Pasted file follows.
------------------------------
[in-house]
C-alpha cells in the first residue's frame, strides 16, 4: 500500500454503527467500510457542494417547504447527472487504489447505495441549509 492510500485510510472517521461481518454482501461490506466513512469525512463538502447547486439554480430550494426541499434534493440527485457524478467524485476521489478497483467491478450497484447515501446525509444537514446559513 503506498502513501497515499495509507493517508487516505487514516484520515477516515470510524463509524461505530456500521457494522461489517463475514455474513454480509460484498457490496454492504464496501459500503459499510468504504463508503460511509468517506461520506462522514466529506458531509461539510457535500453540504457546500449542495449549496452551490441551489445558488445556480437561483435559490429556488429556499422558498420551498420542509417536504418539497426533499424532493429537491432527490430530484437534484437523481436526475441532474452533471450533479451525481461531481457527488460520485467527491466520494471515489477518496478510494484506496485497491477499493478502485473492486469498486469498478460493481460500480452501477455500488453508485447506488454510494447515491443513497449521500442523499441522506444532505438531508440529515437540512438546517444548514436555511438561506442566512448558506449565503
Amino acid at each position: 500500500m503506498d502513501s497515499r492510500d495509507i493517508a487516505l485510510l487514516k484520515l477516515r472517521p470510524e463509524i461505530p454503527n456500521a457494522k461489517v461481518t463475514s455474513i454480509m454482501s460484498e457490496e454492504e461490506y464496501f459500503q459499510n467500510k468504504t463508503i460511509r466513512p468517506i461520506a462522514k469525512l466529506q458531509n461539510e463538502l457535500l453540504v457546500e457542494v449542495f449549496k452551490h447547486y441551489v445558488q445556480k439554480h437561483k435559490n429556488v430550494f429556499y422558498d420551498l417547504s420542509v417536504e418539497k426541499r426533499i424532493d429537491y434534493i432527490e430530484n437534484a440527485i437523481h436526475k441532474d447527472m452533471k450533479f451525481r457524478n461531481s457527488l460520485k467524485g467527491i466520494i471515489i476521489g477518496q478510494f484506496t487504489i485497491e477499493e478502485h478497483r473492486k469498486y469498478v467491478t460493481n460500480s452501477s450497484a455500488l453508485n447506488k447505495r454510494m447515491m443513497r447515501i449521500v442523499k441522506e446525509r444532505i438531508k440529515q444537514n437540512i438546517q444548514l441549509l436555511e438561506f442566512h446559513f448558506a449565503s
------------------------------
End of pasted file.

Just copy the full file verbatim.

[in-house]
C-alpha cells in the first residue's frame, strides 16, 4: 500500500454503527467500510457542494417547504447527472487504489447505495441549509 492510500485510510472517521461481518454482501461490506466513512469525512463538502447547486439554480430550494426541499434534493440527485457524478467524485476521489478497483467491478450497484447515501446525509444537514446559513 503506498502513501497515499495509507493517508487516505487514516484520515477516515470510524463509524461505530456500521457494522461489517463475514455474513454480509460484498457490496454492504464496501459500503459499510468504504463508503460511509468517506461520506462522514466529506458531509461539510457535500453540504457546500449542495449549496452551490441551489445558488445556480437561483435559490429556488429556499422558498420551498420542509417536504418539497426533499424532493429537491432527490430530484437534484437523481436526475441532474452533471450533479451525481461531481457527488460520485467527491466520494471515489477518496478510494484506496485497491477499493478502485473492486469498486469498478460493481460500480452501477455500488453508485447506488454510494447515491443513497449521500442523499441522506444532505438531508440529515437540512438546517444548514436555511438561506442566512448558506449565503
Amino acid at each position: 500500500m503506498d502513501s497515499r492510500d495509507i493517508a487516505l485510510l487514516k484520515l477516515r472517521p470510524e463509524i461505530p454503527n456500521a457494522k461489517v461481518t463475514s455474513i454480509m454482501s460484498e457490496e454492504e461490506y464496501f459500503q459499510n467500510k468504504t463508503i460511509r466513512p468517506i461520506a462522514k469525512l466529506q458531509n461539510e463538502l457535500l453540504v457546500e457542494v449542495f449549496k452551490h447547486y441551489v445558488q445556480k439554480h437561483k435559490n429556488v430550494f429556499y422558498d420551498l417547504s420542509v417536504e418539497k426541499r426533499i424532493d429537491y434534493i432527490e430530484n437534484a440527485i437523481h436526475k441532474d447527472m452533471k450533479f451525481r457524478n461531481s457527488l460520485k467524485g467527491i466520494i471515489i476521489g477518496q478510494f484506496t487504489i485497491e477499493e478502485h478497483r473492486k469498486y469498478v467491478t460493481n460500480s452501477s450497484a455500488l453508485n447506488k447505495r454510494m447515491m443513497r447515501i449521500v442523499k441522506e446525509r444532505i438531508k440529515q444537514n437540512i438546517q444548514l441549509l436555511e438561506f442566512h446559513f448558506a449565503s